The European eel is a surprisingly enigmatic creature. Its breeding behaviour in particular has confounded people for over 2,000 years. To some, its proliferation seemed inexplicable. The great Greek thinker Aristotle, for example, believed that eels spontaneously emerged from mud. A few hundred years later, Pliny the Elder had his own imaginative ideas about eel reproduction – he thought they bred by rubbing their bellies against rocks.
The ability for animals to generate, store and release electricity is more common than many people realise. All living animals produce electrical impulses on an infinitesimal scale; they are the medium by which messages are sent along nerves and are discharged whenever muscles contract. But some fish have developed banks of modified tissue, which can produce electricity on a much greater scale.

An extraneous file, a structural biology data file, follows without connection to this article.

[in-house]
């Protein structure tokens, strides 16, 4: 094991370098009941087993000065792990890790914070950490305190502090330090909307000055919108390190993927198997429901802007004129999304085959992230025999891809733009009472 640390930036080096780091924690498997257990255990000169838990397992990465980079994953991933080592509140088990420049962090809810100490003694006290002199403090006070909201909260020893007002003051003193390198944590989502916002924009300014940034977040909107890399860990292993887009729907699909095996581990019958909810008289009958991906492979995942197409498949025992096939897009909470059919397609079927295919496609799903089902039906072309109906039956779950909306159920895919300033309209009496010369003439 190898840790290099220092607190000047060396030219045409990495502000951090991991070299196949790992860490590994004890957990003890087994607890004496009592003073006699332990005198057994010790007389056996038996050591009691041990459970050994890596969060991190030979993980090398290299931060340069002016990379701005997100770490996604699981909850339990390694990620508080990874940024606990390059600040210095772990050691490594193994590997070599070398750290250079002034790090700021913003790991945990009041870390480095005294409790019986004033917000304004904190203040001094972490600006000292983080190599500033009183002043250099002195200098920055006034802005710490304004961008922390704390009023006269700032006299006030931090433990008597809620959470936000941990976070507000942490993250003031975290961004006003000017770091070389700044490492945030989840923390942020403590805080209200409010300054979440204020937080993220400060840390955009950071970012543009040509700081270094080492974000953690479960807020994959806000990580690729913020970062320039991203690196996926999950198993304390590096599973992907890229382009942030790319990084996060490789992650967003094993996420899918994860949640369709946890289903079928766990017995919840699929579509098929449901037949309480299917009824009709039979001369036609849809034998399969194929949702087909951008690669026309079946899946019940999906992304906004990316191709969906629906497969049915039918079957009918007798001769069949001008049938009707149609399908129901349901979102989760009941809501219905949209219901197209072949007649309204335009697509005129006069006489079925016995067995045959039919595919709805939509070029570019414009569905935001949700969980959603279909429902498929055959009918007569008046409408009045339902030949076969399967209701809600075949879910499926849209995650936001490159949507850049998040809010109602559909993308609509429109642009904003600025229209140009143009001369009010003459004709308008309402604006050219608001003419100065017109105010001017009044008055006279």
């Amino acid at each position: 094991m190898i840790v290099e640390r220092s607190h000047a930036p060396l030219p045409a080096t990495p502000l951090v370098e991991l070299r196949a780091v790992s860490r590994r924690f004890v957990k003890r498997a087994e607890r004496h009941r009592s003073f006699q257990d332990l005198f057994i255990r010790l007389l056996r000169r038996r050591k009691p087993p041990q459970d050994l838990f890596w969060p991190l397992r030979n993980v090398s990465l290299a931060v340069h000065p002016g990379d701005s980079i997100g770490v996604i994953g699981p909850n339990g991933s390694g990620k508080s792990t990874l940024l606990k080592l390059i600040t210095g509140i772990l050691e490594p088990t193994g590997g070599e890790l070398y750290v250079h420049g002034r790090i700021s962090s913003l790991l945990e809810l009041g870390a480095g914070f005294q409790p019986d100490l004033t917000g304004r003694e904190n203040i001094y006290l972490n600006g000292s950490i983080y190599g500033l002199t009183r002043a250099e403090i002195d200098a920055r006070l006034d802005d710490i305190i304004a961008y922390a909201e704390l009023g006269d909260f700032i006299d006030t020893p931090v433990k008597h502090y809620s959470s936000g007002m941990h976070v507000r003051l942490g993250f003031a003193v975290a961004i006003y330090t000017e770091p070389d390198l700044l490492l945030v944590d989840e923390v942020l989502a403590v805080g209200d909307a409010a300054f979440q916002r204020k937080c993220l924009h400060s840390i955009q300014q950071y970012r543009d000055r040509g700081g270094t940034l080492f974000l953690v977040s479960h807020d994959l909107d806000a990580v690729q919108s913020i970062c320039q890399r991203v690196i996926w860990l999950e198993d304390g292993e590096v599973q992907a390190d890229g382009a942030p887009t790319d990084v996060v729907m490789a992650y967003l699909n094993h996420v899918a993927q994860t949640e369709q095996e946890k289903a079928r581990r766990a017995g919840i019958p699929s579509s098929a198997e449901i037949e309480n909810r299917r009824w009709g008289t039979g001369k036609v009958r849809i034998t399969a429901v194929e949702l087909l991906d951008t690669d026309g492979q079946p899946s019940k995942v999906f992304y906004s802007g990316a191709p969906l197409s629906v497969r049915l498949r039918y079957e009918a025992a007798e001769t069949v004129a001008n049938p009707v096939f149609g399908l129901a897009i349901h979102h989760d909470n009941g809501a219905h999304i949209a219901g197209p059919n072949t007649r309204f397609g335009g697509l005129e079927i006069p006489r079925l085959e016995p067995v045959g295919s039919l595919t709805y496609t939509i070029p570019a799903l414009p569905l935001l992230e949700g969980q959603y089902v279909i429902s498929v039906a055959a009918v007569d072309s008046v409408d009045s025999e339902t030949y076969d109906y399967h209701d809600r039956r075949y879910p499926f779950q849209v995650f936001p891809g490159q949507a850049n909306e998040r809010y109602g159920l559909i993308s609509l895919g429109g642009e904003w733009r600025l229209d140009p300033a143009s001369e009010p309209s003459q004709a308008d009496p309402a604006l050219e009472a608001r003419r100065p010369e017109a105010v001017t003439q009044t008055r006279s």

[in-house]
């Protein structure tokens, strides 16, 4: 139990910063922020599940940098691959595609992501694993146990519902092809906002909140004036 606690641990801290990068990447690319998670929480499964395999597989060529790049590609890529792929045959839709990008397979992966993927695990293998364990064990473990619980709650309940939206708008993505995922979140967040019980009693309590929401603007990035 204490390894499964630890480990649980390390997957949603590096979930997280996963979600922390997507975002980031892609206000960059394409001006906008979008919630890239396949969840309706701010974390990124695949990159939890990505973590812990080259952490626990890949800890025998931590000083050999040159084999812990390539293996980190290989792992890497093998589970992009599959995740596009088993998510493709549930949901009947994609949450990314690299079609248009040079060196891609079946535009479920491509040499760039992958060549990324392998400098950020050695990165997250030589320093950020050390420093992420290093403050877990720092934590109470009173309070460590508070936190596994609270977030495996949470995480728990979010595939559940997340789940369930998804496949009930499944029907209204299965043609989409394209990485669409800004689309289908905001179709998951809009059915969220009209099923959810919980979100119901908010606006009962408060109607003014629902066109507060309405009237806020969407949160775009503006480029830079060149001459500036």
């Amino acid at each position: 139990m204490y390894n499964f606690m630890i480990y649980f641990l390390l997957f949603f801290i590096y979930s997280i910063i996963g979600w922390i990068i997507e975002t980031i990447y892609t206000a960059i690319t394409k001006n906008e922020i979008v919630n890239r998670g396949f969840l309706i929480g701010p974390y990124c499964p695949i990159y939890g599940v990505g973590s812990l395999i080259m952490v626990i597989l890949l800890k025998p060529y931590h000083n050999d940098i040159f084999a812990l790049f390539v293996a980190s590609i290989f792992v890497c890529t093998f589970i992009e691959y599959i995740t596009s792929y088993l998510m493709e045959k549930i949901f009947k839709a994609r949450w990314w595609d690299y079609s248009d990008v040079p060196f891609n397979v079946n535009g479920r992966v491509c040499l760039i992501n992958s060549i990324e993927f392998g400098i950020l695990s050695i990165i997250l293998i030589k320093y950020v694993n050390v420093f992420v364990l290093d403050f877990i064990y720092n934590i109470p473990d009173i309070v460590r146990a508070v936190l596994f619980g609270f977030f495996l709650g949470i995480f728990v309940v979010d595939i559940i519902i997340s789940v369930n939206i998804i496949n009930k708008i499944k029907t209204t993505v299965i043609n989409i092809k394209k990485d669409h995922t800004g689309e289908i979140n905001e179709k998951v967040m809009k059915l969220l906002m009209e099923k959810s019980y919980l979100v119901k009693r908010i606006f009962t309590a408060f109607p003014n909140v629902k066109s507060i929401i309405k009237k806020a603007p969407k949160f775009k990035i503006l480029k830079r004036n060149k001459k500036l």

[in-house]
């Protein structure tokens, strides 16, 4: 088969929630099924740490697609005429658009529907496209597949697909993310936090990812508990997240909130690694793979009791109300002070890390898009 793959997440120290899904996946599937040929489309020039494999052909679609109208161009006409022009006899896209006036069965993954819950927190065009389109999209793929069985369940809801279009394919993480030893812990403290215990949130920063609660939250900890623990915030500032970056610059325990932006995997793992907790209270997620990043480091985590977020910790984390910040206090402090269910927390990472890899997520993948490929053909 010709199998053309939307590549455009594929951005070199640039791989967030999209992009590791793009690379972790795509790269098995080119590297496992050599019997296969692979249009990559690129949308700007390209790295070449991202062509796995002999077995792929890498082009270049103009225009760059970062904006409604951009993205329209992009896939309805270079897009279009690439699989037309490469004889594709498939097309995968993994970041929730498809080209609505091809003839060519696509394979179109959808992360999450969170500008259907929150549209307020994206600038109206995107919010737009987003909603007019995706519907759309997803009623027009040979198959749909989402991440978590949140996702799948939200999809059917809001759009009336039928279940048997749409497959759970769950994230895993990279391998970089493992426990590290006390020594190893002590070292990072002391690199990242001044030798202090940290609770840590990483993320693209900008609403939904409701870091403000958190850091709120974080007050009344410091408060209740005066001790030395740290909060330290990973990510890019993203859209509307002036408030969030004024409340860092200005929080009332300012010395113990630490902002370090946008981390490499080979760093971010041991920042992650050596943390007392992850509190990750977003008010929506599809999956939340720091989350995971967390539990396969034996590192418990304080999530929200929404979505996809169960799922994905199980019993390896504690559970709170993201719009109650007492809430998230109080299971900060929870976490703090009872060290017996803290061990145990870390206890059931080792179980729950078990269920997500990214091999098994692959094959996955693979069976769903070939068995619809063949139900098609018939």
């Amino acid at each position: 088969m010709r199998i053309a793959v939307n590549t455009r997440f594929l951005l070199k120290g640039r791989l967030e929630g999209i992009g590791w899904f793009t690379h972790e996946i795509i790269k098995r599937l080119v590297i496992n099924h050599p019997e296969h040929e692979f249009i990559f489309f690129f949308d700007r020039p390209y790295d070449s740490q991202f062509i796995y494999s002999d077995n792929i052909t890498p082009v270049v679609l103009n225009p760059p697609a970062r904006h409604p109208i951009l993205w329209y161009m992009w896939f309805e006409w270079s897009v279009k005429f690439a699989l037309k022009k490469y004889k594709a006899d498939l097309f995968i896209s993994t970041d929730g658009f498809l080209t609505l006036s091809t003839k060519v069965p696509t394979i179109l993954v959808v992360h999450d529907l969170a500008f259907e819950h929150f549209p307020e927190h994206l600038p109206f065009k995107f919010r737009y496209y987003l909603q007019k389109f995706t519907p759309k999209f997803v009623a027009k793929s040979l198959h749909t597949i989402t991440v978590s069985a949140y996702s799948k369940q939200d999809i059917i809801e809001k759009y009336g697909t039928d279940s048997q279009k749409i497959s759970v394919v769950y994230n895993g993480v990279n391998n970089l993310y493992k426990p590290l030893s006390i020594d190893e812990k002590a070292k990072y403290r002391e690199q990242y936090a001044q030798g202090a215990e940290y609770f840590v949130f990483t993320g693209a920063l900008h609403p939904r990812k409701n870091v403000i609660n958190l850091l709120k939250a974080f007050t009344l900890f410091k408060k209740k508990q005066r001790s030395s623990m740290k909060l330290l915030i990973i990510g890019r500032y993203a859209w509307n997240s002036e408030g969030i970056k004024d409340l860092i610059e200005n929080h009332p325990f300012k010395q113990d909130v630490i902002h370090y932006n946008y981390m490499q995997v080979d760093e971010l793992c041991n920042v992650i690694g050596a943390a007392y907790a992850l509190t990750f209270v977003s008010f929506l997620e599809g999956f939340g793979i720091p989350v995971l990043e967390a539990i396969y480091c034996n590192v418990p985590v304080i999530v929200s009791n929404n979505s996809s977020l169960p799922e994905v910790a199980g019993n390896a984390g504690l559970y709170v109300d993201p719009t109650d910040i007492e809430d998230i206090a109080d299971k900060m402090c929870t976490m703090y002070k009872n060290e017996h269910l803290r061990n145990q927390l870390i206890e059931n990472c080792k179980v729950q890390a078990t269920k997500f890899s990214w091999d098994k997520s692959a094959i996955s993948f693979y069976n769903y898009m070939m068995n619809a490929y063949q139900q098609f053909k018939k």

Lurking in the depths of a select few lakes in England and Scotland is our rarest freshwater fish. Known as the vendace, this truly is a relic from the past. The few isolated populations that remain are the last vestiges of a species that was much more widespread during the last Ice Age. In our warmer modern world, only large, deep glacial lakes can provide the cold, clean, well-oxygenated conditions that these fish need to survive.
At the bottom of a freshwater stream in Britain, a thin, elongated fish undulates through the water. It looks a bit like an eel, but closer examination reveals it is something much different, and much stranger. It only has a single nostril (on the top of its head) and its large suctorial mouth is bristling with sharp, inward-pointing teeth of varying sizes, arranged in neat concentric circles.
Large, lazy and very strange-looking – meet the ocean sunfish. This extraordinary animal is certainly very peculiarly-proportioned. Tall but vertically flattened, with a pale, circular body that seems to end abruptly behind its huge dorsal and anal fins, the sunfish almost looks as though it is simply a massive severed head with a short, frilly tail attached.